from a garment factory collapse, attacks on a cafe, and violence at political demonstrations. The central poem in this group relies on the first person as it
creates the voice of Xulhas Mannan, an LGBT political activist who was murdered in Bangladesh. The lines vocalize the bittersweet free-wheeling spirit of
Mannan, who embraced the freedoms of a life fully lived in stanzas that begin “I have heard,” “have lain,” “have loved,” and, concluding with the notion that, in daring to embrace the desire that drove me, I perished.
I have heard the summons. The wind
tossed my hair and wrestled me down
to the earth’s amorous embrace.
I have lain down among the rushes
and offered myself to whatever it was
within me, calling. Some said don’t.
The subject of the poem wants to be remembered for the exhilaration found while living. We cannot forget that he was murdered. But what we see is at the poem’s end clinches the reality of this death:
. . . But it was their eyes,
their hard unloving eyes, that outdid me.
(“Not Elegy, but Eros,” 42)
While the three-line stanzas, after the form popularized by Dante, reinforce the warning note, the ending bypasses the concrete facts of the cause of death and communicates the crushing of the spirit, which came with the realization that those who were against him would never love him, as if this death was not just the end of one life, his life, but of all the experiencing of love. It was the death of love itself.
Eusuf writes from a strong sense of duty and the ethical. Moving beyond the inclination to commemorate,
Eusuf also chronicles the growth of the poet as self. Not long ago, a new word was entered into the Oxford English Dictionary. In a poem about this
word, “Selfie,” Eusuf questions the latest obsession to record images in the small camera of a hand-held communication device. She describes the portraits
as having a secondary, dependent quality, “If self’s the man, she’s the wife/who follows, shadow-faithful/ through your twilight haunts / and
midnight jaunts . . .” (45). The selfie records weaknesses, revels, and despondency, the traits you want to forget. Like a portrait in the attic, the selfie keeps an image of the pathetic person you have become. And thus, the poet becomes the artifact. If the achievement is not as evil as Wilde’s decaying soul in his portrait of Dorian Gray, Eusuf’s self-assessment delivers a cautionary message about creating art based on the superficial.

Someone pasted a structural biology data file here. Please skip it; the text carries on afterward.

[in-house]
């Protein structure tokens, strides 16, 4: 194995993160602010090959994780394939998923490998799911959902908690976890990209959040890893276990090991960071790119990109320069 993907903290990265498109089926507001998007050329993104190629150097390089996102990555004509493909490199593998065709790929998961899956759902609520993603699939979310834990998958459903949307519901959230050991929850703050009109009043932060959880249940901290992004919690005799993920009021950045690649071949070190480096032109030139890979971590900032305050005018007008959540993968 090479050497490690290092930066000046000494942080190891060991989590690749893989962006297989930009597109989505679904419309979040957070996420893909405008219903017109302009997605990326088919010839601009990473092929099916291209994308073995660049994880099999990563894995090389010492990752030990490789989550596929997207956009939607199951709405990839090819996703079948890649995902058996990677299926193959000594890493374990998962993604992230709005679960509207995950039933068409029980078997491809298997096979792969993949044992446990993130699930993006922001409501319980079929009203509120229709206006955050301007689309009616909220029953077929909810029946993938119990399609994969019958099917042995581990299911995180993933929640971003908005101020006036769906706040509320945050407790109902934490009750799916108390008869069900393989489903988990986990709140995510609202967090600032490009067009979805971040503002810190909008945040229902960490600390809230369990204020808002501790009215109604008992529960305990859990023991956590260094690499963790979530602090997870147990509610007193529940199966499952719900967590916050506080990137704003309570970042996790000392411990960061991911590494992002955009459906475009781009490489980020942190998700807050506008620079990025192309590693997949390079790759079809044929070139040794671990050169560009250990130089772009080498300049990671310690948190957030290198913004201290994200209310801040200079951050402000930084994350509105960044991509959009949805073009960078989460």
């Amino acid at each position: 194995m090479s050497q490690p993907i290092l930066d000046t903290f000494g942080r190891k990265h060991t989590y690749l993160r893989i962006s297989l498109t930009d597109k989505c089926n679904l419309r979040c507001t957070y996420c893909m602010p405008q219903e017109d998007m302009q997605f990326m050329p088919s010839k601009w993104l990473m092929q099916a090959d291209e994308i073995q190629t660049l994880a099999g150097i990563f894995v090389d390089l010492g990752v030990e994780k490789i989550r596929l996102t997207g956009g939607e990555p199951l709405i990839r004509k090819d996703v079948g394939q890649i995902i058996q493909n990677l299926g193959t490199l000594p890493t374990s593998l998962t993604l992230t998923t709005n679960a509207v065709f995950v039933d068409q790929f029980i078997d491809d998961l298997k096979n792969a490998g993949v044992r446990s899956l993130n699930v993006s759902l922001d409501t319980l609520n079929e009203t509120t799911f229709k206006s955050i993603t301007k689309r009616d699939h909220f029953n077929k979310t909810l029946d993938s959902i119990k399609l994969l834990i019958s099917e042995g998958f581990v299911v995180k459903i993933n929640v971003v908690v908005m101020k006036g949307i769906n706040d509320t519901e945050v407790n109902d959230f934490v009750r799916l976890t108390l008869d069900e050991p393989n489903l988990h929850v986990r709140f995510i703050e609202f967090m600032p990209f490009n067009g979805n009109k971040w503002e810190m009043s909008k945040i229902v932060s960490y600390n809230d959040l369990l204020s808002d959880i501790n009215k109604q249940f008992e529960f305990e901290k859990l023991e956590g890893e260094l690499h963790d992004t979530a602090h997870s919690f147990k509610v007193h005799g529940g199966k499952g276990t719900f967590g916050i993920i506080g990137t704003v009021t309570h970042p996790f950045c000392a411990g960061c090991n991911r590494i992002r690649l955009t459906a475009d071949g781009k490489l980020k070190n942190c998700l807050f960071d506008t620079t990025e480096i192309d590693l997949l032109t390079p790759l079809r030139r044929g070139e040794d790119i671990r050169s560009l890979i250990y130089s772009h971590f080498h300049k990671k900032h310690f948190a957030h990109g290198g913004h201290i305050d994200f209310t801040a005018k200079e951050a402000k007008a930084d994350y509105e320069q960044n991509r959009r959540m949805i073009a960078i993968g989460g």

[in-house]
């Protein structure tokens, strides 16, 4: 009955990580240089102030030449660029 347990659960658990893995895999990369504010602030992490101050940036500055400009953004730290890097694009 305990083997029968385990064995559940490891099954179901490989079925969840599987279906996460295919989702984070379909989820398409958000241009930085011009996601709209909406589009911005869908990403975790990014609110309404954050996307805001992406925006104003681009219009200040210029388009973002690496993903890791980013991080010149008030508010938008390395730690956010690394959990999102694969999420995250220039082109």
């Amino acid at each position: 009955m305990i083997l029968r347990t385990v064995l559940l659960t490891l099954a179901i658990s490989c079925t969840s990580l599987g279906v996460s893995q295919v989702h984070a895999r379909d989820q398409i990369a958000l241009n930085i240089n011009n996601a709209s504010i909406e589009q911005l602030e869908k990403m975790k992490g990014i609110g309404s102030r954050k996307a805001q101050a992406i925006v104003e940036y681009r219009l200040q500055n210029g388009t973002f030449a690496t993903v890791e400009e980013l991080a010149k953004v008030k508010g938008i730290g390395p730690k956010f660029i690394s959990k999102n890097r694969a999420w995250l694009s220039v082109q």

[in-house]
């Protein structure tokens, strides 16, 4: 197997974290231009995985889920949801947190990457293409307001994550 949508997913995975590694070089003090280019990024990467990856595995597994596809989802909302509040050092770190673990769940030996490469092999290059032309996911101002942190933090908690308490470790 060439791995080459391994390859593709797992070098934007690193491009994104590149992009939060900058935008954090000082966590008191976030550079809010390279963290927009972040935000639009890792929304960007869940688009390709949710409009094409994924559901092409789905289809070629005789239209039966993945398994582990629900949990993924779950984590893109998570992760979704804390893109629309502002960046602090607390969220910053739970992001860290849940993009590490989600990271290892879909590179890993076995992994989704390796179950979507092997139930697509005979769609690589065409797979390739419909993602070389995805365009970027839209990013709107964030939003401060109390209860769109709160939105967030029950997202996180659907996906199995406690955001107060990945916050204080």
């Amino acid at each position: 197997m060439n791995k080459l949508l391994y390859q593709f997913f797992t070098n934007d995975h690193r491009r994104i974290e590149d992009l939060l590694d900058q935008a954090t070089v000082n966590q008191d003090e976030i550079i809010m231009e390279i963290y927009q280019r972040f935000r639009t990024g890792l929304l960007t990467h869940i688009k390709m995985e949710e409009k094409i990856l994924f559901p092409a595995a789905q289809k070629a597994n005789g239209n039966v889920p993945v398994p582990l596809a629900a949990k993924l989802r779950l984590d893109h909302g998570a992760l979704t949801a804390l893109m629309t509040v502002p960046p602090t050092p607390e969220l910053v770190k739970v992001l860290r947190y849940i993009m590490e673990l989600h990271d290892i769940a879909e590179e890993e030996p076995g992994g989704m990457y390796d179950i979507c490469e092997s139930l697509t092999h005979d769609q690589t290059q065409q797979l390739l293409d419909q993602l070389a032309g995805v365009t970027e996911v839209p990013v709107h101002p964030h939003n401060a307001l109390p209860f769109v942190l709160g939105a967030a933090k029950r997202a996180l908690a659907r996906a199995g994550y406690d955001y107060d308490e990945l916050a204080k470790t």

Seeking self-analysis, Eusuf retreats and elects a period of inactivity, a remove from the fun-house with its maze of mirrors, distortions, and forced laughter, where the impresario fabricates fear. Returning to the stillness of her mother’s garden, she finds a series of tools connected with water — the faucet, its handle, the tarnished brass — but frozen in time.
I free-associate, though nothing is free.
Free, feral, ferrous. A rusty
outdoor faucet, the one that watered
my mother’s garden,
its brass now weathered to verdigris.
The handle won’t budge.
A drop of water hangs vestigial from
the stiff rounded lip.
(“The Analytic Hour,” 48)
Eusuf locates the soul and centers it. As she underscores importance of suspension in time and of introspection, she affirms the quest
for self-knowledge and the artistic process. But she is wary of putting too much weight on metaphor in this poem. She argues with herself.
This placement of the self in the garden is not unique. In an effort not to force the meaning of the things she associates with her mother and the past, she questions the whole process of poetry, especially where the creating of metaphor is borne out of overwrought ambition. In the end, she offers to give away what holds her back, to establish more distance from her subjects, and to learn not to need.
Too young to devote all her efforts to the elegy, she is still old enough to be wary of eros. In
this fully realized collection, she shows how the narrator begins as part of a family unit, expands her vision to the community and the world
outside, and cultivates her investment with the self, maleable, flawed, precious.
Copyright © 2018 by Joyce Wilson.